Now, let’s talk graphics for a moment. The box art was a tad iffy, but the way that the game was described to me sounded pretty neat, and I was sure that there would be some nifty graphics to go along with the rumors. Well, even at highest resolution, GoR looked more like an earlier PC title than some of the dazzling things that have come out for the computer as of late, and overall seemed very flat, the arenas and areas looked rather uninspired, and the gladiators themselves all looked pretty much the same except for various pieces of weapons or armor … which was especially aggravating when you toss in some lackluster AI at times and 11 warriors all clump up in the middle randomly hitting and waiting, and it becomes difficult to figure out who is who. Toss in some silly collision detection where body parts blend in with those of other gladiators and choppy animations … and that’s pretty much the story.
Gladiators of Rome is one of those games that was a great idea, and the great idea did spill into the game here and there, but it really could have benefited from another few months in production. There are way too many issues with somewhat boring, slow, and repetitive gameplay, rough graphics, and forgettable sound to be ignored. If you must buy … buy with caution.
A neat idea with below average execution. The RTS side of the game doesn’t really work too well in a title about Gladiators, and ultimately brings the fighting down to “way too slow for an action game”. Most players will probably also throw the strategy part out the window in exchange for straight “who can bludgeon who first” play style. On a brighter note, the gameplay is simple to figure out and jump right in, and there are some neat things like playing the crowd for more money and killing blows … but it probably won’t matter much next to all of the other issues.
Blocky, stiff, and overall dull. The backgrounds seem uninspired and repetitive, and the gladiators themselves all look the same. Since AI isn’t that great at times, many battles become a big collision detection mess of chaos as everyone clumps up in the middle of the arena. The animation itself is pretty choppy as well.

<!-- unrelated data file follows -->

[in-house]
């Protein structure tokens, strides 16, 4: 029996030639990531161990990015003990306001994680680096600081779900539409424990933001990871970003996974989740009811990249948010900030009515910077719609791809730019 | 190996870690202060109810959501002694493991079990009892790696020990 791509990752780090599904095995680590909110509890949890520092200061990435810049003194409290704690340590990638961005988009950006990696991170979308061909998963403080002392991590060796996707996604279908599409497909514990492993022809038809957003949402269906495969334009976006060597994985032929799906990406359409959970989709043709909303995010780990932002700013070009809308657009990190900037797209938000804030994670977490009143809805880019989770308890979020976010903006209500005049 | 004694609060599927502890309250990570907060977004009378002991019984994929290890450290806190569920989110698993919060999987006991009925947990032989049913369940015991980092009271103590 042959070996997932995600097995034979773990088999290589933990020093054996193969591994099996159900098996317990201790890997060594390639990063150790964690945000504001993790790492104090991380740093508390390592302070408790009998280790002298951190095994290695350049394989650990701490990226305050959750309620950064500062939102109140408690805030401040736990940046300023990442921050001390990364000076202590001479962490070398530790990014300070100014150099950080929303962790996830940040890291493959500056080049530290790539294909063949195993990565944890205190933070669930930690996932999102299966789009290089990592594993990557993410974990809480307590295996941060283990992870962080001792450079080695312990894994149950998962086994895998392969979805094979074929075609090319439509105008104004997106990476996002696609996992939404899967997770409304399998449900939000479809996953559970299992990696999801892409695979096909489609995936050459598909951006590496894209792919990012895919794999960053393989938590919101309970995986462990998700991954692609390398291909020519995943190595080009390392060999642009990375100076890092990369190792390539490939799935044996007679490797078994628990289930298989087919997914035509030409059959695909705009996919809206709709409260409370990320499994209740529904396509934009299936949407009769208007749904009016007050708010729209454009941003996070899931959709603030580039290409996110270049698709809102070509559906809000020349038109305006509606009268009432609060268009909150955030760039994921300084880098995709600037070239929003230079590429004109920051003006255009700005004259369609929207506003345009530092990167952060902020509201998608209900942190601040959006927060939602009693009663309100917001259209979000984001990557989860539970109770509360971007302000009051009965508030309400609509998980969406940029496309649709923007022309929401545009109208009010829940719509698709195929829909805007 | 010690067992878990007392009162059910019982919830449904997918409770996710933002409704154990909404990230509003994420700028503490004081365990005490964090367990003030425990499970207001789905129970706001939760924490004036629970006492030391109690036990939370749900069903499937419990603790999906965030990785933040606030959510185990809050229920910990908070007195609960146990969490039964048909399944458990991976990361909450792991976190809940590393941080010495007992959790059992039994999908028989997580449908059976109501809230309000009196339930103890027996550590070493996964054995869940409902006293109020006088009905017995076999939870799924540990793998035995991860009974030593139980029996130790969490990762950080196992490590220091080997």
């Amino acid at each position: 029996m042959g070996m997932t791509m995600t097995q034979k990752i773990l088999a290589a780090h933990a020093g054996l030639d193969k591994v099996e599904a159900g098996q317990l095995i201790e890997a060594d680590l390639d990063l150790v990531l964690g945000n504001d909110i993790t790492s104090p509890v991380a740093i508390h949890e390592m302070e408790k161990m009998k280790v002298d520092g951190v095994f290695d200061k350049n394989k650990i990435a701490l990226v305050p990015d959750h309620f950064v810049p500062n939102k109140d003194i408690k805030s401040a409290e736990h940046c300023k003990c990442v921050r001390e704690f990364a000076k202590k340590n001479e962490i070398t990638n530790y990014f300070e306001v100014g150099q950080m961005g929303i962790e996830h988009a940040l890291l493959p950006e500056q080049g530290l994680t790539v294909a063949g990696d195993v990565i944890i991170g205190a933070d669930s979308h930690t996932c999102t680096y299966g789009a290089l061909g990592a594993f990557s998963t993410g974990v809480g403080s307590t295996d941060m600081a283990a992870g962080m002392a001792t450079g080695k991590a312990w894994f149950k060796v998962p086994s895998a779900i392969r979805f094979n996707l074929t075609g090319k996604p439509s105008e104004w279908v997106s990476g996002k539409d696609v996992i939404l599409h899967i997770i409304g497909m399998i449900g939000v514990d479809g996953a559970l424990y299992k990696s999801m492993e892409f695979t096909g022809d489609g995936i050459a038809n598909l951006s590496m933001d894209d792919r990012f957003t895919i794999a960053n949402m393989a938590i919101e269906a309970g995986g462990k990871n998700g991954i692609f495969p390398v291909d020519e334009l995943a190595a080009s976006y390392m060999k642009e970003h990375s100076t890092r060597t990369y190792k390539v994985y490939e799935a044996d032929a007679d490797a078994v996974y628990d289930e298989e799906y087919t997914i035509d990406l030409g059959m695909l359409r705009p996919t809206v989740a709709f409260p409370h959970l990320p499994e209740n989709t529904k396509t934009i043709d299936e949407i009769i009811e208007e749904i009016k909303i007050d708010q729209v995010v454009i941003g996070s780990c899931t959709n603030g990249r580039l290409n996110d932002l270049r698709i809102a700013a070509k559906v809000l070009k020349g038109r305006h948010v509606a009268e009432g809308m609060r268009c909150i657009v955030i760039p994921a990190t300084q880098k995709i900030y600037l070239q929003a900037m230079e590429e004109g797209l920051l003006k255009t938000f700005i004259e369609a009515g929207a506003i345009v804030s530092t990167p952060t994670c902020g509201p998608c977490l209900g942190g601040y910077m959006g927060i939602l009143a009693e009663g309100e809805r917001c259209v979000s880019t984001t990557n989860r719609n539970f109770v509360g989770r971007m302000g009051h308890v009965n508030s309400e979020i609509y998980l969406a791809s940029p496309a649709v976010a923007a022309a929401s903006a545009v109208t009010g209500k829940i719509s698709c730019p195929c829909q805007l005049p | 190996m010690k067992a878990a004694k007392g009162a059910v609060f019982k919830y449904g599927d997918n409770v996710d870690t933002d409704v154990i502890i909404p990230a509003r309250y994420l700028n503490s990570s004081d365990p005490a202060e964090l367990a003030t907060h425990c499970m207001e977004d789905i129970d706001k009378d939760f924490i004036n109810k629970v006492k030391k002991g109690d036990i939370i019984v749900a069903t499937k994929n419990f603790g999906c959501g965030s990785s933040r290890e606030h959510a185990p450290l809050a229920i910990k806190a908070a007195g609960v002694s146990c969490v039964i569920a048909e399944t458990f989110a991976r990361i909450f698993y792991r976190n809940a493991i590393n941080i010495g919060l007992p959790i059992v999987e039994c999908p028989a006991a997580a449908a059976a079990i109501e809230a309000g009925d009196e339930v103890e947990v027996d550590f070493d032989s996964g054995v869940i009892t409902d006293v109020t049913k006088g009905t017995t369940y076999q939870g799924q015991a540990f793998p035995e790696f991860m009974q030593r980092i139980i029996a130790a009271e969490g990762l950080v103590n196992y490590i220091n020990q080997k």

Overall dull as well. The music has an older, orchestrated “excitement feel” to it, but quickly grows repetitive. The Gladiators themselves also grunt and groan, but all of them sound the same as well as look the same. The crowd will cheer and boo accordingly, but it’s the same thing over and over again regardless of the coliseum size.
GoR gets really difficult as you progress, and the missions up front will take a couple of do overs for some as well. Since a lot of the strategy seems to be “get the most hits off first”, it may just come down to luck in the end.
This was a great idea, and I definitely think that it could have been a great title had there been a little more work and attention that went into it prior to putting it out on the store shelves. Hopefully a sequel will hit the market in the next couple of years addressing all of the issues.
Online multiplayer ability would have REALLY helped this game out tremendously.
Overall, fans of action / RTS titles like older D & D PC games will probably get the most enjoyment out of this game, even if it will tend to be a little short lived and possibly shelved for a title containing more depth. Fans of RTS titles may also get some entertainment for a little while … but next to titles like Warcraft III or Age of Empires … this probably won’t get more than a days worth of attention. If you plan to buy Gladiators of Rome … make sure to keep the receipt.